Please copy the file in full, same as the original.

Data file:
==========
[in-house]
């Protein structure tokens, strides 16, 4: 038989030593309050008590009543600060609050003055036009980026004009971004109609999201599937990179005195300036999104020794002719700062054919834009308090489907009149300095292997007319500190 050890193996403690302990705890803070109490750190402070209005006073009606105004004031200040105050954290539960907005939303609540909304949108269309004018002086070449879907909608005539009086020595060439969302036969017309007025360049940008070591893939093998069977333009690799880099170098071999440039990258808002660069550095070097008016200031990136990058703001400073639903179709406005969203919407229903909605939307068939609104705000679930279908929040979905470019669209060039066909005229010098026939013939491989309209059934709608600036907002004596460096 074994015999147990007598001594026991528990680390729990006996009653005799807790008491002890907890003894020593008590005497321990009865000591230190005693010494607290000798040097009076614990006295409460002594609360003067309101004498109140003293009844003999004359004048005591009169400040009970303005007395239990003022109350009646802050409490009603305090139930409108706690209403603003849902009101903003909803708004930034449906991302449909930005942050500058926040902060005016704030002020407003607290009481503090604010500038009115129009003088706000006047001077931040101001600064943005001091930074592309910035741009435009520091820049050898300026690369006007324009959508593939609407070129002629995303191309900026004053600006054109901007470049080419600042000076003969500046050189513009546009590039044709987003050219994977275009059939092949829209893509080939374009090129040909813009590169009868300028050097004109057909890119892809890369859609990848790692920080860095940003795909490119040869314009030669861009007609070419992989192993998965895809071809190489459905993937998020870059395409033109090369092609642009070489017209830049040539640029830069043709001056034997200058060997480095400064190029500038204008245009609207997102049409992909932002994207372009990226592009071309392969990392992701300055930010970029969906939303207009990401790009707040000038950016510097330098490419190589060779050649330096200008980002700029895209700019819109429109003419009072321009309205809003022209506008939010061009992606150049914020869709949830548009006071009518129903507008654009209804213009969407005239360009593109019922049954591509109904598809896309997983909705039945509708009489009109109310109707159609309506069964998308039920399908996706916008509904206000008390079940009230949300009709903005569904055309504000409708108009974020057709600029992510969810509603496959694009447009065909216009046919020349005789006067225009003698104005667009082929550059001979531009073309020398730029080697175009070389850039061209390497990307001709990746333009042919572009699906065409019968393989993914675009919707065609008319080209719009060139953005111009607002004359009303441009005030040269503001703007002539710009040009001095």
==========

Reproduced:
[in-house]
């Protein structure tokens, strides 16, 4: 038989030593309050008590009543600060609050003055036009980026004009971004109609999201599937990179005195300036999104020794002719700062054919834009308090489907009149300095292997007319500190 050890193996403690302990705890803070109490750190402070209005006073009606105004004031200040105050954290539960907005939303609540909304949108269309004018002086070449879907909608005539009086020595060439969302036969017309007025360049940008070591893939093998069977333009690799880099170098071999440039990258808002660069550095070097008016200031990136990058703001400073639903179709406005969203919407229903909605939307068939609104705000679930279908929040979905470019669209060039066909005229010098026939013939491989309209059934709608600036907002004596460096 074994015999147990007598001594026991528990680390729990006996009653005799807790008491002890907890003894020593008590005497321990009865000591230190005693010494607290000798040097009076614990006295409460002594609360003067309101004498109140003293009844003999004359004048005591009169400040009970303005007395239990003022109350009646802050409490009603305090139930409108706690209403603003849902009101903003909803708004930034449906991302449909930005942050500058926040902060005016704030002020407003607290009481503090604010500038009115129009003088706000006047001077931040101001600064943005001091930074592309910035741009435009520091820049050898300026690369006007324009959508593939609407070129002629995303191309900026004053600006054109901007470049080419600042000076003969500046050189513009546009590039044709987003050219994977275009059939092949829209893509080939374009090129040909813009590169009868300028050097004109057909890119892809890369859609990848790692920080860095940003795909490119040869314009030669861009007609070419992989192993998965895809071809190489459905993937998020870059395409033109090369092609642009070489017209830049040539640029830069043709001056034997200058060997480095400064190029500038204008245009609207997102049409992909932002994207372009990226592009071309392969990392992701300055930010970029969906939303207009990401790009707040000038950016510097330098490419190589060779050649330096200008980002700029895209700019819109429109003419009072321009309205809003022209506008939010061009992606150049914020869709949830548009006071009518129903507008654009209804213009969407005239360009593109019922049954591509109904598809896309997983909705039945509708009489009109109310109707159609309506069964998308039920399908996706916008509904206000008390079940009230949300009709903005569904055309504000409708108009974020057709600029992510969810509603496959694009447009065909216009046919020349005789006067225009003698104005667009082929550059001979531009073309020398730029080697175009070389850039061209390497990307001709990746333009042919572009699906065409019968393989993914675009919707065609008319080209719009060139953005111009607002004359009303441009005030040269503001703007002539710009040009001095």